Indiana legislators pursue legal careers after taking elected office

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brandt-hershman-15col.jpg (Submitted photo)
mike-young-15col.jpg Indiana Sens. Brandt Hershman, R-Buck Creek, (top) and Mike Young, R-Indianapolis, (above) are among a small group of lawmakers who got law degrees after election to the General Assembly. (IL Photo/Olivia Covington)

Imagine: You spend your days within the walls of the Indiana Statehouse, discussing legislation in committee and engaging in passionate and often heated floor debates. At the end of the day, you head a few blocks over to the Indiana University Robert H. McKinney School of Law, where your focus shifts from making laws to analyzing the legal precedent already in place.

For a few Indiana legislators, this scenario was their reality when they made the decision to enroll in law school after spending at least a decade in the General Assembly. While most attorneys working as lawmakers had already completed their legal educations before their elections, a handful chose to take the opposite approach.

Among the latter group are Republican Sens. Brandt Hershman and Mike Young, from Buck Creek and Indianapolis, respectively. Hershman was elected to the state Senate in 2000 and earned his law degree in 2013. Young, first elected to the Indiana House of Representatives in 1986 and later to the Senate in 2000, finished law school in 2009.

For Hershman, law school had always been on the horizon, but life took him down a different path early in his career. After initially working as a newspaper reporter, the current majority floor leader sent a letter to President Ronald Reagan’s chief of staff and landed a writing job in the incoming George H.W. Bush administration.

When he returned to Indiana from Washington, D.C., Hershman channeled his political science degree from Purdue into his work on congressional staffs and campaigns. But while he enjoyed the challenges of legislative work, Hershman’s interest in constitutional law that began as a student kept his desire to earn a law degree alive.

“It was just something that struck a chord with me,” Hershman said.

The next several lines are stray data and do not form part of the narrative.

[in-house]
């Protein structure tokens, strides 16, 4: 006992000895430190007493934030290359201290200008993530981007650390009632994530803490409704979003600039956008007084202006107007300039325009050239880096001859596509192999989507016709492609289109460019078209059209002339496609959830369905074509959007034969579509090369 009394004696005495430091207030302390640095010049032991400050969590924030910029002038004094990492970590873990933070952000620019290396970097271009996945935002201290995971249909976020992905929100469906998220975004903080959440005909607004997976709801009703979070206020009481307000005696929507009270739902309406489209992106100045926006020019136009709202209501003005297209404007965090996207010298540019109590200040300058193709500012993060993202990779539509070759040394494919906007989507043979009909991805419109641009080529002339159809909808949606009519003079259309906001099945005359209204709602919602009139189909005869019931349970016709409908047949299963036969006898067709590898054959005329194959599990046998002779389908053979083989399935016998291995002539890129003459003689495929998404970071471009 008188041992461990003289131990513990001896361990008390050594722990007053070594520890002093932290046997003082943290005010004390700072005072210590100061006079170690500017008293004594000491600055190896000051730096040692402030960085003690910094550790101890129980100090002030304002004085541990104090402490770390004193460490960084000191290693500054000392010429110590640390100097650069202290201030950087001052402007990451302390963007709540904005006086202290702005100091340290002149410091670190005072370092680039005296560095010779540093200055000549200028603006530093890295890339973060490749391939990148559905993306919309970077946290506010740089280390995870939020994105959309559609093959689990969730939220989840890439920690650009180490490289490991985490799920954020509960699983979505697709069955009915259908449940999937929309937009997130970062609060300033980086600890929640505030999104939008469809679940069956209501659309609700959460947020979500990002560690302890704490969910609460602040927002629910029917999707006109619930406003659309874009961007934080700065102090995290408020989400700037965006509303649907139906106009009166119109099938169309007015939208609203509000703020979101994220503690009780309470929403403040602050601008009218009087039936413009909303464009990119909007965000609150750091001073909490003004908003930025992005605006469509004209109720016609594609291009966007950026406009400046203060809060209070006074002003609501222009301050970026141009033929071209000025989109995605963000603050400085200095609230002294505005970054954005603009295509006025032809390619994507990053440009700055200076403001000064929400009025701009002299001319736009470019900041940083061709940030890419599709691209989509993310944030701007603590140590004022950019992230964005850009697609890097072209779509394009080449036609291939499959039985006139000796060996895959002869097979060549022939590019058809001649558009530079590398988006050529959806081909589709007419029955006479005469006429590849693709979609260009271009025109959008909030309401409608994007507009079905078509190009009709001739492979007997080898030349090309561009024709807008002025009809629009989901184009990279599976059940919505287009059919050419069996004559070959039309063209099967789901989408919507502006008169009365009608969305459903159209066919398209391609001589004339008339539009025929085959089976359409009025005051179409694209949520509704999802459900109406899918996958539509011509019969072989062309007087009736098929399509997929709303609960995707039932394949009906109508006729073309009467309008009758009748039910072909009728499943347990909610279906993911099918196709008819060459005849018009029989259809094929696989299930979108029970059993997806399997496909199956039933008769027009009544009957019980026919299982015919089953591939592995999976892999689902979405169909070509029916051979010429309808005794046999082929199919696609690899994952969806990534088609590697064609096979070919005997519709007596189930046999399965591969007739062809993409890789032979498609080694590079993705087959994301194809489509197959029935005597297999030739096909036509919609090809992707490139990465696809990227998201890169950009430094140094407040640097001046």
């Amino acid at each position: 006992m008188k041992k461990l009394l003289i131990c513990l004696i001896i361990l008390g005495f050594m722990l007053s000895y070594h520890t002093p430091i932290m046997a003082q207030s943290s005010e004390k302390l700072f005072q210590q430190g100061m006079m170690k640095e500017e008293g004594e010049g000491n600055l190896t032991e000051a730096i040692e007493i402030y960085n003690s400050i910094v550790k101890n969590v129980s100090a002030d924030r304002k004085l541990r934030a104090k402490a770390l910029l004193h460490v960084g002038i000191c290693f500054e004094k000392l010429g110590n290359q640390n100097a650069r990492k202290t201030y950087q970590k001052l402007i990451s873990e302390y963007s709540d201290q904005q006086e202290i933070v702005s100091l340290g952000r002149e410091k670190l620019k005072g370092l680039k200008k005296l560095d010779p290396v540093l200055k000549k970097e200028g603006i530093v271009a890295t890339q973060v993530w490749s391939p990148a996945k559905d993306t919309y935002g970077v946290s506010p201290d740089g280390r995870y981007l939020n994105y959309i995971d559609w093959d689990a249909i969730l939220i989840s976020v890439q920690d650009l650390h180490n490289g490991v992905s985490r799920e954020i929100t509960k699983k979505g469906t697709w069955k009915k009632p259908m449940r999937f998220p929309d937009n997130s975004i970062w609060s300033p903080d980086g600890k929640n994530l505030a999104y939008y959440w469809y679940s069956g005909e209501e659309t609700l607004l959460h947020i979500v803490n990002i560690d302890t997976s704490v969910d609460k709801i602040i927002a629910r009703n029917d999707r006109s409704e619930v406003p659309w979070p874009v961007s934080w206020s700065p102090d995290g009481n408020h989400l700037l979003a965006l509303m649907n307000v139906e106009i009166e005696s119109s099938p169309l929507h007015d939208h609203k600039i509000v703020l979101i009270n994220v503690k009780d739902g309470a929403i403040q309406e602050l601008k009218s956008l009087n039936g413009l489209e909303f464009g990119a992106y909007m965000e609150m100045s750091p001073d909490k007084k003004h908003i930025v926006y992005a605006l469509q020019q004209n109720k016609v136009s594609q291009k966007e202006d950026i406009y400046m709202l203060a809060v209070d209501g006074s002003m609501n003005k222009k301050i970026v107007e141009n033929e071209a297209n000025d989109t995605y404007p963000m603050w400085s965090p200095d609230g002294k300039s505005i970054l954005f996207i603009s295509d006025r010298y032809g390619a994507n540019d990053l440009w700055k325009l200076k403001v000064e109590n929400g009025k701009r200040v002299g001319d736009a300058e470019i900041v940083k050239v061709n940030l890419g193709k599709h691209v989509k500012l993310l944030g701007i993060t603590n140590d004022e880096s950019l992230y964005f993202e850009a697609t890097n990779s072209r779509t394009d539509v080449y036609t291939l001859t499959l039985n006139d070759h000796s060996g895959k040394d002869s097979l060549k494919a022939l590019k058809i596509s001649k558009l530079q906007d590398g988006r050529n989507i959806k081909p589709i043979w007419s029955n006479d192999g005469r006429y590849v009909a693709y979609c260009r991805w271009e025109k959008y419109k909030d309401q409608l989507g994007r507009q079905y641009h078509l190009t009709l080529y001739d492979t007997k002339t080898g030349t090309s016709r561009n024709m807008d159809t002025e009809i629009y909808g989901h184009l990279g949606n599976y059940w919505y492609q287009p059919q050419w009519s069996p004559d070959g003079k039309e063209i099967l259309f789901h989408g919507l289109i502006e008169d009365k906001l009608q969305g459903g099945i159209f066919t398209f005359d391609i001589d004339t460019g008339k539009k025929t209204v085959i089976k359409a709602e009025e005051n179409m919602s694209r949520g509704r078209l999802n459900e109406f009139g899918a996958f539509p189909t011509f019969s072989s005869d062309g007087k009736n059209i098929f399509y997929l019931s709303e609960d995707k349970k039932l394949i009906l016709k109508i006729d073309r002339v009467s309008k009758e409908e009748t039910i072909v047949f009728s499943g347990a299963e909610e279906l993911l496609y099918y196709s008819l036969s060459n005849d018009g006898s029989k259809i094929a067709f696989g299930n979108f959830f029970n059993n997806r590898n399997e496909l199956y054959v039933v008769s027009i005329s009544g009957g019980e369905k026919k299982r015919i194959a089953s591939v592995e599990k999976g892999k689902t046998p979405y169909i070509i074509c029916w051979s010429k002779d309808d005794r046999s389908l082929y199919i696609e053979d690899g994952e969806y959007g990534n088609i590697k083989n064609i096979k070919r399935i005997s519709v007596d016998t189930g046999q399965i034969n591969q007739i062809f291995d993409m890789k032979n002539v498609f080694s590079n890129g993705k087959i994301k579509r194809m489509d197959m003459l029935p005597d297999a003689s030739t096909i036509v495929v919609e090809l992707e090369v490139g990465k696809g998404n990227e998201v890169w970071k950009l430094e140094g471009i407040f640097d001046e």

For Young, the decision to go to law school was the direct result of his work in the General Assembly. After being assigned to the Corrections and Criminal Law Committee in 2006, Young realized that he didn’t completely understand all of the legal language found within the bills he was tasked with reviewing. For example, he frequently read bills about common law, yet didn’t understand the common law concept. Additionally, the Latin terms frequently used in legal documents often tripped him up.

“Frankly, I didn’t like that somebody did know something that I didn’t know,” Young said.

He, like Hershman, enrolled in IU McKinney’s night program and began the process of balancing professional, educational, family and legislative responsibilities.

During the fall semesters when the General Assembly is not in session, both legislators said they enrolled in more courses and devoted more of their time to their legal studies, with Hershman even studying abroad on multiple occasions.

But during the spring semester, the task of making time for both their studies and their responsibilities to their constituents — not to mention their families — often made for long days that seemed to drag into longer nights.

“It was a challenge to say the least,” Young said.

For Hershman, the days often began with a drive down to the Indiana Statehouse from his home near Lafayette, followed by evenings spent at the law school and capped off with a late-night drive back north, all to be repeated the very next day.

Like many students, Young said he occasionally fell behind on his law school reading as he tried to juggle his professional, personal and educational responsibilities. He can recall one instance in a tort law class in which he was not caught up on all of the reading, yet in a stroke of luck, his professor asked him to speak on a case he had already finished reviewing, sparing him the embarrassment of not knowing an answer.